Pockit modular Linux computer takes hot plugging magnetic blocks

There have been attempts to create modular computers and smartphones to reduce electronics waste and improve user-serviceability over the years with initiatives and products like Google Project Ara, PinePhone and Fairphone3 smartphones, DevTerm mini computer, Olimex TERES-I laptop, and many more.

Here’s another modular computer project that looks really cool. Pickit modular computer is comprised of an STM32+ESP32 based mainboard with a socket for an optional Raspberry Pi Compute Module 3. The board includes magnets and electrical contacts to snap and hot-plug modules/blocks while the computer is running.

Pockit modular Linux computer

The video demo embedded further below, is really impressive, but let’s check out Pockit preliminary specifications first:

  • MCU – STMicro STM32 microcontroller
  • Wireless MCU – ESP32 dual-core processor with WiFi and Bluetooth LE
  • CPU module – Socket for Raspberry Pi Compute Module 3
  • Expansion
    • 24+ feature BLOCKS ready to use with instant connection using magnetic-snaps including Ethernet, Display (HDMI), audio, sensor modules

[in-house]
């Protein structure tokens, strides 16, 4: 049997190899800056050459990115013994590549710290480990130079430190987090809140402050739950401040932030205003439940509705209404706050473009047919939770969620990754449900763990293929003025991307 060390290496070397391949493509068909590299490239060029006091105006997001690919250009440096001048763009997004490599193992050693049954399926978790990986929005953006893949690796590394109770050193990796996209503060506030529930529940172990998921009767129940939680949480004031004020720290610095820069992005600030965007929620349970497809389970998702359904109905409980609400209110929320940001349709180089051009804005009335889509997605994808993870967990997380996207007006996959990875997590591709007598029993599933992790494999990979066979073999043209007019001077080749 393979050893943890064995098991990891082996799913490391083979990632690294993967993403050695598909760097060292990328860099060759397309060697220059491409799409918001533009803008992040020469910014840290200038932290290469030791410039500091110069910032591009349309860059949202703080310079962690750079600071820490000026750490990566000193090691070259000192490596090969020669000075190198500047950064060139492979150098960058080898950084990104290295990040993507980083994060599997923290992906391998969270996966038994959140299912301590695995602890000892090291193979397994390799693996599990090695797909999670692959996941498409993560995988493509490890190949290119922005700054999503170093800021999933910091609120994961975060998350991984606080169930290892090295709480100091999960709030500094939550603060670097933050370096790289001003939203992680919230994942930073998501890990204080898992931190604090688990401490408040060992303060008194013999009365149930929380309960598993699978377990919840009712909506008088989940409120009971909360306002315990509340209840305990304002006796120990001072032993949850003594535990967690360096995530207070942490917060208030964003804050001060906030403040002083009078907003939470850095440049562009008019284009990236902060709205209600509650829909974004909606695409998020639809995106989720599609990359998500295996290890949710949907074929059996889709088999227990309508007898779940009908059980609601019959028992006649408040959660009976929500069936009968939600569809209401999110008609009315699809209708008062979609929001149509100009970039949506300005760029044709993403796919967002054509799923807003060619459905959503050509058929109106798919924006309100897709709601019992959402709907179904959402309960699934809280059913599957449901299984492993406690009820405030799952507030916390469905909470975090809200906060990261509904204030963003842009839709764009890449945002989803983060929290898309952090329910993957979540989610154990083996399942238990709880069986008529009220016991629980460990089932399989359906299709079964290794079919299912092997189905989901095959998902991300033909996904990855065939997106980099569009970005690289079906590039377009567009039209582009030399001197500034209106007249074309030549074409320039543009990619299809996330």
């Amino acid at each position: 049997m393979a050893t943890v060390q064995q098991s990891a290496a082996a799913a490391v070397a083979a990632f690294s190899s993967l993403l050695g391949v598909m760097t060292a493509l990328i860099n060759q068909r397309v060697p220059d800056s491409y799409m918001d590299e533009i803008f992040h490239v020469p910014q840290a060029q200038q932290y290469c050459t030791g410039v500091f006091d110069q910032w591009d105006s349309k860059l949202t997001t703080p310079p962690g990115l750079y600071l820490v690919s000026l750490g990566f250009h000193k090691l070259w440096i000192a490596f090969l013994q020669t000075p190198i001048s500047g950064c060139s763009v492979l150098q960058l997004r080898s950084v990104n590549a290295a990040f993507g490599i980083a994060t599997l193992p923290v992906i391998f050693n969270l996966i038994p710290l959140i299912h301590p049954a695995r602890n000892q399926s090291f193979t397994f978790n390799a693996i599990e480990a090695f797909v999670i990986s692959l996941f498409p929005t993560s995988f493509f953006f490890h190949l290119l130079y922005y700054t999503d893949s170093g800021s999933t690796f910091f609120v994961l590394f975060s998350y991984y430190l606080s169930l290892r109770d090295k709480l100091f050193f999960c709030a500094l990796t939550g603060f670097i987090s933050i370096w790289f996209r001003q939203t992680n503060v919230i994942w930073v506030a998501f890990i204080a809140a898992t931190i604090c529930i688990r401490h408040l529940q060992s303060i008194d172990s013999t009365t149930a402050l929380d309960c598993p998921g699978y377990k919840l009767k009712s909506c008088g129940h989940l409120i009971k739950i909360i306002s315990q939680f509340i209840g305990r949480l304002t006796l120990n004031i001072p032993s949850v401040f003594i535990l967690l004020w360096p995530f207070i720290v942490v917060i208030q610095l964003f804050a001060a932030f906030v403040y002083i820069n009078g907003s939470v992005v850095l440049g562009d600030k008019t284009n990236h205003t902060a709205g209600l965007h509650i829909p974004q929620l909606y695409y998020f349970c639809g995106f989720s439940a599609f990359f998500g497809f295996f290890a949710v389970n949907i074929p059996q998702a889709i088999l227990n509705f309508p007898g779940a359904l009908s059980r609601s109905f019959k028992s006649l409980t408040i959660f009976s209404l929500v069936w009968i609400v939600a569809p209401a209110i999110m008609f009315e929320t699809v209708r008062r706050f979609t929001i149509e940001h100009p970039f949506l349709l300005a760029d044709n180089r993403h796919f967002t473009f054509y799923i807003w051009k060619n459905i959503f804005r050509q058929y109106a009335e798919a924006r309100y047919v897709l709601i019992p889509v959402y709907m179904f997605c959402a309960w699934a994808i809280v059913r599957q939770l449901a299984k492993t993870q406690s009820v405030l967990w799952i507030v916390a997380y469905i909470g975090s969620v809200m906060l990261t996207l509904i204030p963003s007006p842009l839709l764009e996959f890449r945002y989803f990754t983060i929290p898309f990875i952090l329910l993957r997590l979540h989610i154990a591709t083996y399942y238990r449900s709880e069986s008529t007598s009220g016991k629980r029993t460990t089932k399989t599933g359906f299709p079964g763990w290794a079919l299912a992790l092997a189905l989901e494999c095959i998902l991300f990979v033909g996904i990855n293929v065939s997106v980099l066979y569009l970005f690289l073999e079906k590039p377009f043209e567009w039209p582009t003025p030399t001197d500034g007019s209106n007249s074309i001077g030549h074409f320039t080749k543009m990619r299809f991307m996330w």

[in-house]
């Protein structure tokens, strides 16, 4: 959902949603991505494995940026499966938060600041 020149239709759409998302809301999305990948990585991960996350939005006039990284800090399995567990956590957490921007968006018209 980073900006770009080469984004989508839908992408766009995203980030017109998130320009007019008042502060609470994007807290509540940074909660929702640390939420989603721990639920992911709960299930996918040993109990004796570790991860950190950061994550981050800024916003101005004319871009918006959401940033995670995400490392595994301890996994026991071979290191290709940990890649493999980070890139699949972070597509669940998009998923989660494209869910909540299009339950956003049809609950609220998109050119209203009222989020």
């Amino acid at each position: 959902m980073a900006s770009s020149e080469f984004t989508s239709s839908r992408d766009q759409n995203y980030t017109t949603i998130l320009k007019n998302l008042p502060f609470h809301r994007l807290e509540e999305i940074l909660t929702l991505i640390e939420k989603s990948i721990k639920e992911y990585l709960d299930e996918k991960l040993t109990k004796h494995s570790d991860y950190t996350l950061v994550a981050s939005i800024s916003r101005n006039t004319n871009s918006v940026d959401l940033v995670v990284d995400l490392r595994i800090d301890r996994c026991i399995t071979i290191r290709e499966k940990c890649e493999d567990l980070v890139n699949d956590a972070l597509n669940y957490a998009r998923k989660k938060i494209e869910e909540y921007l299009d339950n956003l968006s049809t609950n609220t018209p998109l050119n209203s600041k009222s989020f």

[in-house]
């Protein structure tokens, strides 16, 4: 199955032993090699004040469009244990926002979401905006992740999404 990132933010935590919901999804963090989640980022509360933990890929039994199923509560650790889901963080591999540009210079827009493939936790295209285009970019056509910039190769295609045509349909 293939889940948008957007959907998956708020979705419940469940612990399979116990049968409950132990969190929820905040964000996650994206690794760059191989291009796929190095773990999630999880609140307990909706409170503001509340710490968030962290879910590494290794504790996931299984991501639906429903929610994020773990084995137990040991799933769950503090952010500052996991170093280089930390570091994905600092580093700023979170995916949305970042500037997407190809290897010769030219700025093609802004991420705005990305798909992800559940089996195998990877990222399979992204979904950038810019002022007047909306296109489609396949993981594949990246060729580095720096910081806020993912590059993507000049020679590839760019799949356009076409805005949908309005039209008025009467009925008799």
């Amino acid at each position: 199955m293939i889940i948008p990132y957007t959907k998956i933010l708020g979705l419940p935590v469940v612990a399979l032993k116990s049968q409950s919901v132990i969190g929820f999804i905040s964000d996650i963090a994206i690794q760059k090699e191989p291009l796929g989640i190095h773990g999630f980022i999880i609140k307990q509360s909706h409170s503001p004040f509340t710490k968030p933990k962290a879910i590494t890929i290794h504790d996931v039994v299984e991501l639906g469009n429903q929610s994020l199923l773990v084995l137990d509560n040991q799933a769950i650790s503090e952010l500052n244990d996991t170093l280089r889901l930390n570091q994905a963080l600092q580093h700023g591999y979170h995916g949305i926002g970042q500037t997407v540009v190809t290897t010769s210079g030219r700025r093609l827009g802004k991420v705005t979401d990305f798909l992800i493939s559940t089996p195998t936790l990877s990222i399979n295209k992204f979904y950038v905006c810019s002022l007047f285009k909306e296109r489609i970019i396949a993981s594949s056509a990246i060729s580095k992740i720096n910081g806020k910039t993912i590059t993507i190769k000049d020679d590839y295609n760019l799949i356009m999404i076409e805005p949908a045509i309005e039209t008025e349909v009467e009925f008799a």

• Expansion connector for optional display (e.g. for portable game console), and battery
  • 6-layer PCB

Raspberry Pi Compute Module 3 computer

It should be noted that Pockit is likely a registered trademark, and a web search reveals “Pockit is an English financial technology company offering pre-paid spending cards, current accounts, and a range of other pseudo-bank financial services…” So we may expect a name change unless Pockit computer is considered to target a completely different market.

The developer, Anil Reddy (aka Solder_Man), has not provided too many technical details in written form, possibly because the project is still under development, but he does seem to enjoy making videos, and I have to admit his latest video show how cool the whole concept is with new features (HDMI, audio, camera, MicroSD card reader, temperature sensor, mini display…) added on the fly while the computer is running Raspberry Pi OS, and he also converted the system into a battery-powered handheld computer.

If you’d like to follow the project, and/or purchase a unit and modules when available, you may check out the official website (light on details right now), as well as Reddit and YouTube.

Via Liliputing and Minimachines

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3 years ago

A really cool concept!!!

Christopher Price
3 years ago

It’s unlikely the Pockit trademark would conflict. You can have two different technology products holding the same trademark, so long as a reasonable consumer would not confuse the two goods/services.

Of course, the other company could file an opposition if they wanted to, and a lawsuit if they aren’t happy with the outcome.

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